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Monthly Archives: October 2019
One of the virtues of reading a narrative aloud, to children or indeed to anyone, is the way that vocalizing a story clarifies its power, especially in the quavering passion that you try to keep from your voice (because you … Continue reading
Hilarie M. Sheets writes an article about how people have coped with incarceration by drawing (“For the Incarcerated, Drawing Is a Lifeline,” NYTimes, 9-20-19). What interests me on the margins of this interesting article is the innocent tell favoring depiction … Continue reading
So how did the daughter of an American stockbroker come to meet a surly, bourgeois French artist? Degas became aware of Cassatt, known for her sensitive portrayals of women and children, in 1874, historians said. He was strolling through the … Continue reading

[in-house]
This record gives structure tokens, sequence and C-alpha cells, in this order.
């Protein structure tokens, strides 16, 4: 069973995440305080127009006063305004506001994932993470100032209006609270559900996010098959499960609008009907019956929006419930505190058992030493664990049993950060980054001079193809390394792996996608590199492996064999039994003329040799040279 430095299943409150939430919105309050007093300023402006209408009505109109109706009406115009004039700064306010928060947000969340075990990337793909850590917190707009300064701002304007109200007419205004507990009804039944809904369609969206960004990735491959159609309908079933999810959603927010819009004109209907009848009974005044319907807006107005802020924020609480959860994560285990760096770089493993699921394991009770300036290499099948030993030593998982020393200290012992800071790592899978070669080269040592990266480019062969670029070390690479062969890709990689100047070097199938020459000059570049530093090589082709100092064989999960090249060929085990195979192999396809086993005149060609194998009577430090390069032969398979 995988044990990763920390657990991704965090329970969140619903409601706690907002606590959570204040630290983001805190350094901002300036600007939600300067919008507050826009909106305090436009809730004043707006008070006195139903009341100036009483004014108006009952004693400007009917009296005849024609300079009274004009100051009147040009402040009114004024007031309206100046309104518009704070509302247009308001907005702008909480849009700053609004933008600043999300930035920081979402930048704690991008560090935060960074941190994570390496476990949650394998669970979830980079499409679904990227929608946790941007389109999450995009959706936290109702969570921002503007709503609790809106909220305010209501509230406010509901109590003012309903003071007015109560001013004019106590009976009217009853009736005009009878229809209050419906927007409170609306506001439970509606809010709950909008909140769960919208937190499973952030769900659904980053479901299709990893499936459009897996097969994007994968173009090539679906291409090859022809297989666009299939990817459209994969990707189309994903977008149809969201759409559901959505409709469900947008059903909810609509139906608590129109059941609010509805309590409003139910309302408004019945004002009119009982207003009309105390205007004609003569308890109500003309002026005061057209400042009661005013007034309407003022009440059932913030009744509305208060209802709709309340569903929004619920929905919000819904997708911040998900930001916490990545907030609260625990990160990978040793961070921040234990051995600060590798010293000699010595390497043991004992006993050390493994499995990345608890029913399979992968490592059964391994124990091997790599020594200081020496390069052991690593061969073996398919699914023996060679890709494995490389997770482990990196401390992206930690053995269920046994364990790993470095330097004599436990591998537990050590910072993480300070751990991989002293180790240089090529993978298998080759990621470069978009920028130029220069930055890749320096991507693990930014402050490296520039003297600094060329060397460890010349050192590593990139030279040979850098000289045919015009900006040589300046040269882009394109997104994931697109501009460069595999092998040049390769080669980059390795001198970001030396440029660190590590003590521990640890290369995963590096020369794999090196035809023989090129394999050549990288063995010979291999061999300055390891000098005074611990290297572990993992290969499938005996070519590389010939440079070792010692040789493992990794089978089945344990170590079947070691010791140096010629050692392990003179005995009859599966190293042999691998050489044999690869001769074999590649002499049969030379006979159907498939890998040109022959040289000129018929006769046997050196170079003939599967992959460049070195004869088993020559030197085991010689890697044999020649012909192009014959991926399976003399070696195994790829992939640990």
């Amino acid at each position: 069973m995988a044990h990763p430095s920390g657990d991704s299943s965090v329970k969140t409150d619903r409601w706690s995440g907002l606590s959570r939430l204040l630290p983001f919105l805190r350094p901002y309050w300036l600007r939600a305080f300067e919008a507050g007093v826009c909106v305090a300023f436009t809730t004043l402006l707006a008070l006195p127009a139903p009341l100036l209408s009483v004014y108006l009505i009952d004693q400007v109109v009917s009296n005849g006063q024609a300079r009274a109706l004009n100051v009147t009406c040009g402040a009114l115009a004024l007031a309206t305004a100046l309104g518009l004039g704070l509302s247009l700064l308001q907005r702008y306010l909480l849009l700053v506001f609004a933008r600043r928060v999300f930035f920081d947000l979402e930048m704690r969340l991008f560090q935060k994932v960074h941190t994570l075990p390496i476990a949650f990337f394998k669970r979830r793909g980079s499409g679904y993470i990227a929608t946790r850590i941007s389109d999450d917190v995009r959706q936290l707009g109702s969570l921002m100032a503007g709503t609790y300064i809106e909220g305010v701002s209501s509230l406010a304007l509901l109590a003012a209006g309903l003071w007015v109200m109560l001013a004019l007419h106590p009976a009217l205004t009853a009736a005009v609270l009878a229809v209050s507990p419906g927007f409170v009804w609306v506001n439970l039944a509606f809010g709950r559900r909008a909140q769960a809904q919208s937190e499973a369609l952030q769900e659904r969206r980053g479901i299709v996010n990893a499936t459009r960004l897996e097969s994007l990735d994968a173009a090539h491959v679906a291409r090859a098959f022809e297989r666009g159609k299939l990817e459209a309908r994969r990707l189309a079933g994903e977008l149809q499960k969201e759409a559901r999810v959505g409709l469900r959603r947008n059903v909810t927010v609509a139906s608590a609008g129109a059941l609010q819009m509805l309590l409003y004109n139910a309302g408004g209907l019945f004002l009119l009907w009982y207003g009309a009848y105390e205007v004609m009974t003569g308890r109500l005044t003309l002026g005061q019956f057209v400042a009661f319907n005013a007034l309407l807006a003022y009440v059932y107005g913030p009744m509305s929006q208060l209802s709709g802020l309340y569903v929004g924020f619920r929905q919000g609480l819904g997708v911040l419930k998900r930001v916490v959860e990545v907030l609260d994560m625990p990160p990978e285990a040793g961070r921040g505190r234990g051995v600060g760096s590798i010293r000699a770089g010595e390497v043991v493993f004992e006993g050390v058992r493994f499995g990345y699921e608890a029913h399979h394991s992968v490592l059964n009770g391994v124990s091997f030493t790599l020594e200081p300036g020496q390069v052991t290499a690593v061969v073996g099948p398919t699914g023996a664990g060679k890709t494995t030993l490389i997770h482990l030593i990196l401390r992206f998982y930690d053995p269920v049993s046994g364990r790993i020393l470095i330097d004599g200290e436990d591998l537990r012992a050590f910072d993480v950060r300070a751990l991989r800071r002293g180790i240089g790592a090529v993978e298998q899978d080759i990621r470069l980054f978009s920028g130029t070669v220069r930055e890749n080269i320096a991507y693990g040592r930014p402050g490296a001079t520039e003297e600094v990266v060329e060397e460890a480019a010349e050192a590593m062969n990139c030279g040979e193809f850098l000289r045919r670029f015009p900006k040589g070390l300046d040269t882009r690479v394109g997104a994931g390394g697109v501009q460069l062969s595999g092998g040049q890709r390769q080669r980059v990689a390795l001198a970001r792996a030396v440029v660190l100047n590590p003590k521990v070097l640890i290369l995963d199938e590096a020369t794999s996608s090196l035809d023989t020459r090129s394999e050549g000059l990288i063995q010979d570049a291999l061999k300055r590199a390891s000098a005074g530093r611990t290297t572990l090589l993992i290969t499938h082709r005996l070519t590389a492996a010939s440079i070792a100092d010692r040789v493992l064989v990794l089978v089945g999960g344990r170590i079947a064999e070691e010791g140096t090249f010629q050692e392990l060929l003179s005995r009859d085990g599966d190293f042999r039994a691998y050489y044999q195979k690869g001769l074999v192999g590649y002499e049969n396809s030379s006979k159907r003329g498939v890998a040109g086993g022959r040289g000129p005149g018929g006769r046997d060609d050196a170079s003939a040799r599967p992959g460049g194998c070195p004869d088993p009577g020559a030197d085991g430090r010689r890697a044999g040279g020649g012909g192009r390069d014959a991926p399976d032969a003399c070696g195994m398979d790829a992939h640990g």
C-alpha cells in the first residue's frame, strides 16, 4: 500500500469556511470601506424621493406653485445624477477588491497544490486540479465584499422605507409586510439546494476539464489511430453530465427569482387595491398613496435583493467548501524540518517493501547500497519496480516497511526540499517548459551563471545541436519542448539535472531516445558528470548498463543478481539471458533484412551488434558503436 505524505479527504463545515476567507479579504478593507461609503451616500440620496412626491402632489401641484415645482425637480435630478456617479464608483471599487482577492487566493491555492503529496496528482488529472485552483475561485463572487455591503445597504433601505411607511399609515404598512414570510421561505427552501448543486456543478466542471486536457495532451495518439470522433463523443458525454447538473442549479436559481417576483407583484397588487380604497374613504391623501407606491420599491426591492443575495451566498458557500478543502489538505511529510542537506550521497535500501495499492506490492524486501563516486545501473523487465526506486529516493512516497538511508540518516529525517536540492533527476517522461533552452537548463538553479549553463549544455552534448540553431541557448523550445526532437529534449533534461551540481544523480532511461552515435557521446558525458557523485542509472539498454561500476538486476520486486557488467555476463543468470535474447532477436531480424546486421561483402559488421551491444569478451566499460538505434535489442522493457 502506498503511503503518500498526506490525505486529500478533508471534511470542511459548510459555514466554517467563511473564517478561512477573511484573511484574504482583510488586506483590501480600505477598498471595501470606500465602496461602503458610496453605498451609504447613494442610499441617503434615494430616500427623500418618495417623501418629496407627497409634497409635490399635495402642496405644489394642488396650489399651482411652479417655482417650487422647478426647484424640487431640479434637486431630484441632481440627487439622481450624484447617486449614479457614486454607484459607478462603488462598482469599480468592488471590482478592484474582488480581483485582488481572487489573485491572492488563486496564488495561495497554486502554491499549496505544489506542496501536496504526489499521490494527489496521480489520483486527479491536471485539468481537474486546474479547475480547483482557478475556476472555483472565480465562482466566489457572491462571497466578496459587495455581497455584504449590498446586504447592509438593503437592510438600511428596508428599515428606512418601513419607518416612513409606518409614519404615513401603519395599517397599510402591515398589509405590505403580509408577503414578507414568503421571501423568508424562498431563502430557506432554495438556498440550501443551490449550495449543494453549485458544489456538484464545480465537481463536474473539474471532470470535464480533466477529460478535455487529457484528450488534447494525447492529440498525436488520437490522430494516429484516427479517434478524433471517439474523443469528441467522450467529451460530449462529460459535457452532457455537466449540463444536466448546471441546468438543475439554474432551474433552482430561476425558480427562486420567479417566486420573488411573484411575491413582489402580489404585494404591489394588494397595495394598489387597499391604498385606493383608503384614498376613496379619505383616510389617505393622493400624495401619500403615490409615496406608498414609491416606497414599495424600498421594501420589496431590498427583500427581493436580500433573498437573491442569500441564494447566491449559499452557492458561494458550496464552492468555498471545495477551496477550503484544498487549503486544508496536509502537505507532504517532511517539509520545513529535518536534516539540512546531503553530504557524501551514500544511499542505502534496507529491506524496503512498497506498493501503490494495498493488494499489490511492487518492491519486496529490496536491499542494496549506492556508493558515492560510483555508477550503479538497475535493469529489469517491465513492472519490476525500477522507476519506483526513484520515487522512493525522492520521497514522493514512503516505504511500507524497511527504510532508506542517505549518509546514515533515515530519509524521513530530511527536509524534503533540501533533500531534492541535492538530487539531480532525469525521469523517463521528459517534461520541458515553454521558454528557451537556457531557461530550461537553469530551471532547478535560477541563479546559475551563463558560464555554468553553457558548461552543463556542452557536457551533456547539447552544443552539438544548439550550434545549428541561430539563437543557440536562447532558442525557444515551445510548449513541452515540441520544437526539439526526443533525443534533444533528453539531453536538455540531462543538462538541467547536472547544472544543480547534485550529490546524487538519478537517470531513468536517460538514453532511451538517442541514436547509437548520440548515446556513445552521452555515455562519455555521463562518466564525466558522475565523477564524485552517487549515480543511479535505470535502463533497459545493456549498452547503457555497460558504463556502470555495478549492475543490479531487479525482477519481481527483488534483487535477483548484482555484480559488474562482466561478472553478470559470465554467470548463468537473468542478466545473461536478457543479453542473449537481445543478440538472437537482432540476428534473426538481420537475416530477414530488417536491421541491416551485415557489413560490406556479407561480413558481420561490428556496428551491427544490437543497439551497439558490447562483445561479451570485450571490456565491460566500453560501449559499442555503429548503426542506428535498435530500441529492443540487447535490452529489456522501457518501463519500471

“The things I wanted to be when I was a kid were an archaeologist, because of dinosaur bones; a garbage man, because they got to ride on the side of the trucks; and a writer,” he told The Times. “If … Continue reading
The NYTimes is walking the walk in the matter of language degendering. I confess to having initially groped for a plural antecedent when I encountered the following subheading: “Nayland Blake’s one-bedroom apartment is filled from floor to ceiling with personal … Continue reading
(Megan Specia and Allison McCann, “A Guide to the Queen’s Speech: Crown Jewels, Black Rod and a Mace,” 10-14-19) (c) 2019 JMN